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Reviewed in the United States on March 23, 2018
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An unassuming little 4.5×7-inch book, this is one power-packed punch of information you can use to make healthy decisions for you and your family. Broken up into three parts-"What Should I Eat?" "What Kind Of Food Should I Eat?" and "How Should I Eat?"-Pollan says it's all about eating real food, mostly plants, and not too much. If this theme sounds familiar, then it should if you've read any of Pollan's previous books on diet. But the bite-sized format of Food Rules may make this more compatible for the average person to consume and absorb all the lessons he's been conveying through his previous works. Maybe Gary Taubes and his publisher could put something together like this for his bestselling 2007 release Good Calories, Bad Calories: Fats, Carbs, and the Controversial Science of Diet and Health (Vintage) . People like simplicity when it's done right like this book is.
I knew the book was going to start off well when I saw Pollan dedicate it to his mother who "always knew butter was better for you than margarine." YES! He proceeds to share how eating has become more of a chore these days because we needlessly rely on media pundits and so-called health "experts" to tell us what's right and wrong about what to put in our mouths. Food is no longer the sustenance of life, but rather something to be critically examined for its impact on health either negatively or positively.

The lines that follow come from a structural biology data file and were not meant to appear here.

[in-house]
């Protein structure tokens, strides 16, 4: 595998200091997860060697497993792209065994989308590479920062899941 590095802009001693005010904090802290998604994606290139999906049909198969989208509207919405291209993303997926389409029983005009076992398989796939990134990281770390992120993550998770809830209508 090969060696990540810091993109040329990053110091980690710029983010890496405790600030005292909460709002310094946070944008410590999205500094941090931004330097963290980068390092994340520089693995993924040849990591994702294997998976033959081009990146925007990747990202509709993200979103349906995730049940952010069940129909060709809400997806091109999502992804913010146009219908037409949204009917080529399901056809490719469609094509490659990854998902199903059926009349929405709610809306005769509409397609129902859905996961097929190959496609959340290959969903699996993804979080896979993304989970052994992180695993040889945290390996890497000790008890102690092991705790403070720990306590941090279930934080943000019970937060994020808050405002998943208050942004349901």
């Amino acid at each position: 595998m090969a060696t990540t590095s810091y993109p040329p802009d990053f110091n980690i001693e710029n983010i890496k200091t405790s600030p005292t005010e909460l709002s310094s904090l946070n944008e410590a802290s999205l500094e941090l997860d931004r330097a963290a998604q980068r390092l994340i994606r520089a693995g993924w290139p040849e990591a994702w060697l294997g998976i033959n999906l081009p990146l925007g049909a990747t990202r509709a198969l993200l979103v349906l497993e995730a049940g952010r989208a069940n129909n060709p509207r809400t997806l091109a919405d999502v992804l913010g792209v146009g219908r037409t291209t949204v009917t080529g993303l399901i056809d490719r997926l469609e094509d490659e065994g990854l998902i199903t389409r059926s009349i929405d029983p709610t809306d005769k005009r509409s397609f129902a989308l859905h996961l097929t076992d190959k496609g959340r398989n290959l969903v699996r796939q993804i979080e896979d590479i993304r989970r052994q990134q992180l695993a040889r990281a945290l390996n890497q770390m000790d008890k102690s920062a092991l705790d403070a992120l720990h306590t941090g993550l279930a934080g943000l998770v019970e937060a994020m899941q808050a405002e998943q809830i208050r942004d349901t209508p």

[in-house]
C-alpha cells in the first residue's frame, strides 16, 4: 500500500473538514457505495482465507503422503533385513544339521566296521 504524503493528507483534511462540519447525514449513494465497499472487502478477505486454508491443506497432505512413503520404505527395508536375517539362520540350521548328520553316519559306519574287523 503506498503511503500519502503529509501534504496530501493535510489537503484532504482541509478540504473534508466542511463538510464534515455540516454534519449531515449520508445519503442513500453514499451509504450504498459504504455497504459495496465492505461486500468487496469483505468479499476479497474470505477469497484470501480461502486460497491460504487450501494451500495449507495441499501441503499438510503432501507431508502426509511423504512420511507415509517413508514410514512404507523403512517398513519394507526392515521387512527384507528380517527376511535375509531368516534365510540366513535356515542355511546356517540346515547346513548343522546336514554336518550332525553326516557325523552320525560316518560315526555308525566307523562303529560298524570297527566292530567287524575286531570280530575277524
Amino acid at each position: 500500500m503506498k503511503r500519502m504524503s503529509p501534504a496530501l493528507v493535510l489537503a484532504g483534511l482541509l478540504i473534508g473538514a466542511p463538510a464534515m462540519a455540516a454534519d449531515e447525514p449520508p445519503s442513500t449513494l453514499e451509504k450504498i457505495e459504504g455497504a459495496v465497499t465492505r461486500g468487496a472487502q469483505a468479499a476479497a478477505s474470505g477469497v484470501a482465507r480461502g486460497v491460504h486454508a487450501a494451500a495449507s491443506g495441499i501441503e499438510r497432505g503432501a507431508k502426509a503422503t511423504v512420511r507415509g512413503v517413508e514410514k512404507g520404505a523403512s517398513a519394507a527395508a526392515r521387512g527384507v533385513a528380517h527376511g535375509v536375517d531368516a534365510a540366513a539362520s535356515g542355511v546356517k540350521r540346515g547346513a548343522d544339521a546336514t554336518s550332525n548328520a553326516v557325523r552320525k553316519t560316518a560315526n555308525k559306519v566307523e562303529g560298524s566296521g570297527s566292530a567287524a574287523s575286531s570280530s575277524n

While I certainly see nothing wrong with being careful about what foods you choose to consume (and neither would Pollan), he's right about the obsession and it cuts both ways. You've got one group of consumers who absolutely don't give a rip about what they're eating as long as it tastes good to them. So they fill up their shopping carts at the supermarket with Cheetos, Hot Pockets, Twinkies, and Coca-Coca none the wiser that not a bit of that is real food. On the other hand, there's another set of consumers who are ardent about perfection in their diet. You can only eat fresh organic vegetables, grass-fed meats, and nothing artificial at all. They believe if you stray from this even a little that you are damning yourself to an unhealthy lifestyle. Both of these extremes are ludicrous and Pollan says there is a happy balance between the two.
Pollan's mantra of "Eat food. Not too much. Mostly plants." that was basic premise of his book In Defense of Food is the underlying theme of Food Rules and it guides all of the information contained within these pages. I would only amend that statement to say "Eat real whole foods. Eat to satiety. Mostly grass-fed meats and organic vegetables." He does seem to be stuck a bit on conventional wisdom regarding the health halo of consuming vegetables, but Pollan is most of the way there with many of the 64 "rules" he shares within the 140 pages of this book.
His goal with Food Rules is to help people make better choices when shopping for food and that's a very good thing. And he's starts off with a bang with Rule #1 to just "Eat Food." Sounds simple enough, but most people haven't got a clue what "food" really is. Pollan explains this concept which lays the groundwork for what he attempts to communicate for the rest of the book. Positive messages for people who are livin' la vida low-carb include "avoid food products that contain high-fructose corn syrup," "avoid foods that have some form of sugar (or sweetener) listed among the top three ingredients," "avoid food products with the wordoid `lite' or the terms `low-fat' or `nonfat' in their names," and "shop the peripheries of the supermarket and stay out of the middle." This is all sage advice that will serve you well when purchasing food for you and your family.